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http://human-nature.com/dm/chap4.html pages 102-104

Charles Lyell was among Darwin's friendliest critics. It was one of Darwin's greatest hopes that his mentor would finally accept the theory, but Lyell vascillated and held back for ten years after its publication. His reservations about evolution were not confined to the difficulties which he had encountered in the Principles of Geology in reconciling it with his uniformitarian, equilibrium theory of the history of the earth. Like many others (some of whom objected to his geological theory on the same grounds), he was concerned about the implications of evolution for the special status of man. He had made it very clear that the advent of man's moral nature was not a part of the ordinary course of the history


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of nature. It's worth recalling that he further guarded himself in saying that even if evolution could account for the history of life, the analogy could not be extended to include man. Lyell's general position was close to Darwin's on many matters, but his reservations about Darwin's theory were characteristically focused on the special status of man. He wrote about this to Darwin in 1859, and Darwin's reply begins with a reference to Lyell's worries.

"Must you not assume a primeval creative power which does not act with uniformity, or how could man supervene?" - I am not sure I understand your remarks which follow the above. We must, under present knowledge, assume the creation of one or a few forms in the same manner as philosophers assume the existence of a power of attraction without any explanation. But I entirely reject, as in my judgment quite unnecessary, any subsequent addition "of new powers and attributes and forces;" or of any "principle of improvement," except in so far as every character which is naturally selected or preserved is in some way an advantage or improvement, otherwise it would not have been selected. If I were convinced that I required such additions to the theory of natural selection, I would reject it as rubbish, but I have firm faith in it, as I cannot believe, that if false, it would explain so many whole classes of facts, which, if I am in my senses, it seems to explain.

He goes on to argue that the intellectual powers of man could, according to his theory, have evolved gradually, just as corporeal structures could. The entire argument of The Descent of Man is devoted to this point. Darwin's strategy is the same as it is in the Origin - to explain away apparent discontinuities by a judicious mixture of anecdotage, rhetorical questions, and appeals to the uniformity of nature. This approach on Darwin's part was not unusual in the nineteenth century; nor, for that matter, are current writings in biology and psychology fundamentally different. It is difficult to see how they could be.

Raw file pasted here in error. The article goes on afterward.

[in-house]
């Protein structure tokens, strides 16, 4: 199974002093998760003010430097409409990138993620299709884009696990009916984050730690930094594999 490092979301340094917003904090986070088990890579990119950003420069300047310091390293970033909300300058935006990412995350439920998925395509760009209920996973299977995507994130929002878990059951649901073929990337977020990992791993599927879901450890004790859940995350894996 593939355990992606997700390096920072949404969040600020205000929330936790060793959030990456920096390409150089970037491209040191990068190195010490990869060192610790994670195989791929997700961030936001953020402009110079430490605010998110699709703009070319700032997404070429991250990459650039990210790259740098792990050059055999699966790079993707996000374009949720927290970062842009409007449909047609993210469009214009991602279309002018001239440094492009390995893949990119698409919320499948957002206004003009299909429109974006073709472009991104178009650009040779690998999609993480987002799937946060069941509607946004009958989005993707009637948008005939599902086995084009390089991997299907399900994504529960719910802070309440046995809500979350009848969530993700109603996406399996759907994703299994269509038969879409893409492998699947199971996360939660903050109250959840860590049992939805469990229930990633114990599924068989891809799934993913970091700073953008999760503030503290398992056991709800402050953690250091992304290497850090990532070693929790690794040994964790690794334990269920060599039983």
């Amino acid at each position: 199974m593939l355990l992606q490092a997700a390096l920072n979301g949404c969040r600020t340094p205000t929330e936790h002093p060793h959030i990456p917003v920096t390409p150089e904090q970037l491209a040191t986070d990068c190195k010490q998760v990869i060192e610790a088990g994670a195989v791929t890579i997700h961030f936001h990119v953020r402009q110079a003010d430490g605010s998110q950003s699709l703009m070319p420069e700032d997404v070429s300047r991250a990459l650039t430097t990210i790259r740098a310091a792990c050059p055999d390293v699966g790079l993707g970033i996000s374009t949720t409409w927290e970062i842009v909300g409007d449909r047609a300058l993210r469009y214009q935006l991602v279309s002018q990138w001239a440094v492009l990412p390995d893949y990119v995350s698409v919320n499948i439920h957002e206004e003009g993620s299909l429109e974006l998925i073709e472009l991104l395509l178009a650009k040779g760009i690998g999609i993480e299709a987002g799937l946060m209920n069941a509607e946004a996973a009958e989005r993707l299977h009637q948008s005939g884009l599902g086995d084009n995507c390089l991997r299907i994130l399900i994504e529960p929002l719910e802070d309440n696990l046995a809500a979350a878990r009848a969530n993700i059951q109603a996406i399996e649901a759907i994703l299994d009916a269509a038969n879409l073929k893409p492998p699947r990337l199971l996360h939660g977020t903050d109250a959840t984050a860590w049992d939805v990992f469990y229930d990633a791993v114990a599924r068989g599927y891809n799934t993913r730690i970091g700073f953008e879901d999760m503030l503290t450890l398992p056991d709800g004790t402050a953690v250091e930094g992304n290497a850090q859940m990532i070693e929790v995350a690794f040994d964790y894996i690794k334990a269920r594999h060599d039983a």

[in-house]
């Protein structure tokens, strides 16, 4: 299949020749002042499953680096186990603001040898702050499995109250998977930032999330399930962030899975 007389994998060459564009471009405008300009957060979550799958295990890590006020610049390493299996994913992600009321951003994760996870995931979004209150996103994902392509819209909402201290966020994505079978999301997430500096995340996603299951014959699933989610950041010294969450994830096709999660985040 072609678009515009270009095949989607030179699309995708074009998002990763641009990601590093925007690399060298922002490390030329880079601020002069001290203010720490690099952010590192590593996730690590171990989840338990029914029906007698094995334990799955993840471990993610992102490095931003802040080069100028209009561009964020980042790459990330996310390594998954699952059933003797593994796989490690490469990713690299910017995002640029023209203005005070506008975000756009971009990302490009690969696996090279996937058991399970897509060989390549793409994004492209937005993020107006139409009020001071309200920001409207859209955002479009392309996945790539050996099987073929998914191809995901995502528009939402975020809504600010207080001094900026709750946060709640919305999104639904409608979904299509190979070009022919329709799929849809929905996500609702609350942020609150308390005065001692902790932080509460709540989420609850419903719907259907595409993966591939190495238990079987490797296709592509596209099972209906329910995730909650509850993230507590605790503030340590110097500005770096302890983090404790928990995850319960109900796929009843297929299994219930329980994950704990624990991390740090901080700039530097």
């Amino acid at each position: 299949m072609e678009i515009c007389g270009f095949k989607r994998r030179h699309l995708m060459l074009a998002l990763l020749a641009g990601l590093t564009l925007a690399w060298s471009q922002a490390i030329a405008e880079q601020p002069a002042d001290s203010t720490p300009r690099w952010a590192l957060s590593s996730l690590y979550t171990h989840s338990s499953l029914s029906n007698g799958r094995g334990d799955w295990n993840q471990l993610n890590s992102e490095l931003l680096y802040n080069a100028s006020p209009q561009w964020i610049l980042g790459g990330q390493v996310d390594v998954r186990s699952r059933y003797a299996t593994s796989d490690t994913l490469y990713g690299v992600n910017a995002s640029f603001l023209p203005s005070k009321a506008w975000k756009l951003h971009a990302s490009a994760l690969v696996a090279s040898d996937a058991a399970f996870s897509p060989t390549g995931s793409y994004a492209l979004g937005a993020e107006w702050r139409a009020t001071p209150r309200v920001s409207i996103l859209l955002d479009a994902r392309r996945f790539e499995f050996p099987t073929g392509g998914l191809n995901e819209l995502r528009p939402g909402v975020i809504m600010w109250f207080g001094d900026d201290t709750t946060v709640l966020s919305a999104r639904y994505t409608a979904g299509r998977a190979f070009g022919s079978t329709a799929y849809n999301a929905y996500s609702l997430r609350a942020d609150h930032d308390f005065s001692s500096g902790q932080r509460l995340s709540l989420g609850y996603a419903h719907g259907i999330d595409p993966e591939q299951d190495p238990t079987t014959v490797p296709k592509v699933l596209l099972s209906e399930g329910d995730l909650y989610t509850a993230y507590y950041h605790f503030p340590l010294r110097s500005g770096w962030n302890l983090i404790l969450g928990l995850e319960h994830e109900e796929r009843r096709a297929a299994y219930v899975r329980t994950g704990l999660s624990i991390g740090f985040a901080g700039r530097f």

Darwin also attempted to neutralize Lyell's objection by allowing a role for God behind the laws.

One more word upon the Deification of Natural Selection: attributing so much weight to it does not exclude still more general laws, ie the ordering of the whole universe. I have said that Natural Selection is to the structure of organised beings what the human architect is to a building. The very existence of the human architect shows the existence of more general laws; but no one, in giving credit for a building to the human


notes Edit

Darwin meant natural preservation with natural selection. As the creatures engaged in a Malthusian 'natural competitive selection(preservation,survival) process' one of them will dominate the ecology.


http://scratchpad.wikia.com/wiki/Natural_preservation

Darwin replied:

"Must you not assume a primeval creative power which does not act with uniformity, or how could man supervene?" - I am not sure I understand your remarks which follow the above. We must, under present knowledge, assume the creation of one or a few forms in the same manner as philosophers assume the existence of a power of attraction without any explanation. But I entirely reject, as in my judgment quite unnecessary, any subsequent addition "of new powers and attributes and forces;" or of any "principle of improvement," except in so far as every character which is naturally selected or preserved is in some way an advantage or improvement, otherwise it would not have been selected. If I were convinced that I required such additions to the theory of natural selection, I would reject it as rubbish, but I have firm faith in it, as I cannot believe, that if false, it would explain so many whole classes of facts, which, if I am in my senses, it seems to explain.


This summarizes the tautological essence of the concept of natural selection:

...every character which is naturally selected or preserved is in some way an advantage or improvement, otherwise it would not have been selected....

Those preserved had an advantage. Obviously they must have an advantage or they wouldn't have been preserved, now would they?

The tautology masks the underlying assumption that there was a point in time where the attributes as expressed by the creature didn't exist in the past: this begs the question(Circular reasoning). From observational data we only witness a creature express its attributes. We observe birds flying, we have no data that their ancestors couldn't fly at a point in time.

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